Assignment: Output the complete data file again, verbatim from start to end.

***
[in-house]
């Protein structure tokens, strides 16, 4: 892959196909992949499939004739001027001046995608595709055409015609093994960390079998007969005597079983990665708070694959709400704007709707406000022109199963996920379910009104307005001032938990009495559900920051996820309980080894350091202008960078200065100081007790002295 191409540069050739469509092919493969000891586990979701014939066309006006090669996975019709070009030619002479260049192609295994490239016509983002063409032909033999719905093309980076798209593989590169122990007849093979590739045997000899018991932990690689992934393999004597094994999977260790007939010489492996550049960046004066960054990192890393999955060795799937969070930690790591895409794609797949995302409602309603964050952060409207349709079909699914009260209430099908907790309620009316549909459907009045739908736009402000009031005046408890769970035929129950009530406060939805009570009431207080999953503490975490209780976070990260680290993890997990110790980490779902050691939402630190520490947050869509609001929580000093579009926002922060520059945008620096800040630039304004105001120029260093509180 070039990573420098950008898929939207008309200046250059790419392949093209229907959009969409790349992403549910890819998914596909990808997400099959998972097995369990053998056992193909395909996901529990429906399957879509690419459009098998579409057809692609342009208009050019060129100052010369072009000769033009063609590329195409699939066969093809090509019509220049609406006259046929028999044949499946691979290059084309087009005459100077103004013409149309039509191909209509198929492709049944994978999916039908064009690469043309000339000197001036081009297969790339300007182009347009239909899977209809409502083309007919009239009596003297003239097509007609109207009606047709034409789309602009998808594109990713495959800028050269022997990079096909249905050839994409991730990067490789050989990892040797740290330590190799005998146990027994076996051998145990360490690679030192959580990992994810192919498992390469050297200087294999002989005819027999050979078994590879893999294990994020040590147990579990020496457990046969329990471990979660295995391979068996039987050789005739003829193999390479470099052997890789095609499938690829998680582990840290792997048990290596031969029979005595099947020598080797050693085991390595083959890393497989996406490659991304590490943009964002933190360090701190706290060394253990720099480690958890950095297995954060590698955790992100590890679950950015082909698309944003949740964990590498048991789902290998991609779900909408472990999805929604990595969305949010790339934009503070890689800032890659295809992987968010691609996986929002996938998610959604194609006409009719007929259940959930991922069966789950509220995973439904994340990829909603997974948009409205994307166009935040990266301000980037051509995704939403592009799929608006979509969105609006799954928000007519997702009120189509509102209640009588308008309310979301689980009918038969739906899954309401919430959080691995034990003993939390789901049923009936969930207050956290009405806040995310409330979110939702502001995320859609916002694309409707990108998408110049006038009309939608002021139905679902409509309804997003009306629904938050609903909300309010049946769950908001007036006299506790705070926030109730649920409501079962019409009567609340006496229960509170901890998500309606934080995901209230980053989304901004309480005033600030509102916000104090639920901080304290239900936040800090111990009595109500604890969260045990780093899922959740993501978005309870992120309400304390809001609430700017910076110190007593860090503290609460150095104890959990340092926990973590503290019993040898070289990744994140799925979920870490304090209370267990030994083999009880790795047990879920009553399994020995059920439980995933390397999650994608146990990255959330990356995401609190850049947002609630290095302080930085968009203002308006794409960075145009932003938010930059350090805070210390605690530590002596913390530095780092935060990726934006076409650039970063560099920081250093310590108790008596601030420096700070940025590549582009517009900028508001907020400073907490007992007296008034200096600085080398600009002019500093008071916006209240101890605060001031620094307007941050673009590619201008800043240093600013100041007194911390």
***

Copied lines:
[in-house]
């Protein structure tokens, strides 16, 4: 892959196909992949499939004739001027001046995608595709055409015609093994960390079998007969005597079983990665708070694959709400704007709707406000022109199963996920379910009104307005001032938990009495559900920051996820309980080894350091202008960078200065100081007790002295 191409540069050739469509092919493969000891586990979701014939066309006006090669996975019709070009030619002479260049192609295994490239016509983002063409032909033999719905093309980076798209593989590169122990007849093979590739045997000899018991932990690689992934393999004597094994999977260790007939010489492996550049960046004066960054990192890393999955060795799937969070930690790591895409794609797949995302409602309603964050952060409207349709079909699914009260209430099908907790309620009316549909459907009045739908736009402000009031005046408890769970035929129950009530406060939805009570009431207080999953503490975490209780976070990260680290993890997990110790980490779902050691939402630190520490947050869509609001929580000093579009926002922060520059945008620096800040630039304004105001120029260093509180 070039990573420098950008898929939207008309200046250059790419392949093209229907959009969409790349992403549910890819998914596909990808997400099959998972097995369990053998056992193909395909996901529990429906399957879509690419459009098998579409057809692609342009208009050019060129100052010369072009000769033009063609590329195409699939066969093809090509019509220049609406006259046929028999044949499946691979290059084309087009005459100077103004013409149309039509191909209509198929492709049944994978999916039908064009690469043309000339000197001036081009297969790339300007182009347009239909899977209809409502083309007919009239009596003297003239097509007609109207009606047709034409789309602009998808594109990713495959800028050269022997990079096909249905050839994409991730990067490789050989990892040797740290330590190799005998146990027994076996051998145990360490690679030192959580990992994810192919498992390469050297200087294999002989005819027999050979078994590879893999294990994020040590147990579990020496457990046969329990471990979660295995391979068996039987050789005739003829193999390479470099052997890789095609499938690829998680582990840290792997048990290596031969029979005595099947020598080797050693085991390595083959890393497989996406490659991304590490943009964002933190360090701190706290060394253990720099480690958890950095297995954060590698955790992100590890679950950015082909698309944003949740964990590498048991789902290998991609779900909408472990999805929604990595969305949010790339934009503070890689800032890659295809992987968010691609996986929002996938998610959604194609006409009719007929259940959930991922069966789950509220995973439904994340990829909603997974948009409205994307166009935040990266301000980037051509995704939403592009799929608006979509969105609006799954928000007519997702009120189509509102209640009588308008309310979301689980009918038969739906899954309401919430959080691995034990003993939390789901049923009936969930207050956290009405806040995310409330979110939702502001995320859609916002694309409707990108998408110049006038009309939608002021139905679902409509309804997003009306629904938050609903909300309010049946769950908001007036006299506790705070926030109730649920409501079962019409009567609340006496229960509170901890998500309606934080995901209230980053989304901004309480005033600030509102916000104090639920901080304290239900936040800090111990009595109500604890969260045990780093899922959740993501978005309870992120309400304390809001609430700017910076110190007593860090503290609460150095104890959990340092926990973590503290019993040898070289990744994140799925979920870490304090209370267990030994083999009880790795047990879920009553399994020995059920439980995933390397999650994608146990990255959330990356995401609190850049947002609630290095302080930085968009203002308006794409960075145009932003938010930059350090805070210390605690530590002596913390530095780092935060990726934006076409650039970063560099920081250093310590108790008596601030420096700070940025590549582009517009900028508001907020400073907490007992007296008034200096600085080398600009002019500093008071916006209240101890605060001031620094307007941050673009590619201008800043240093600013100041007194911390």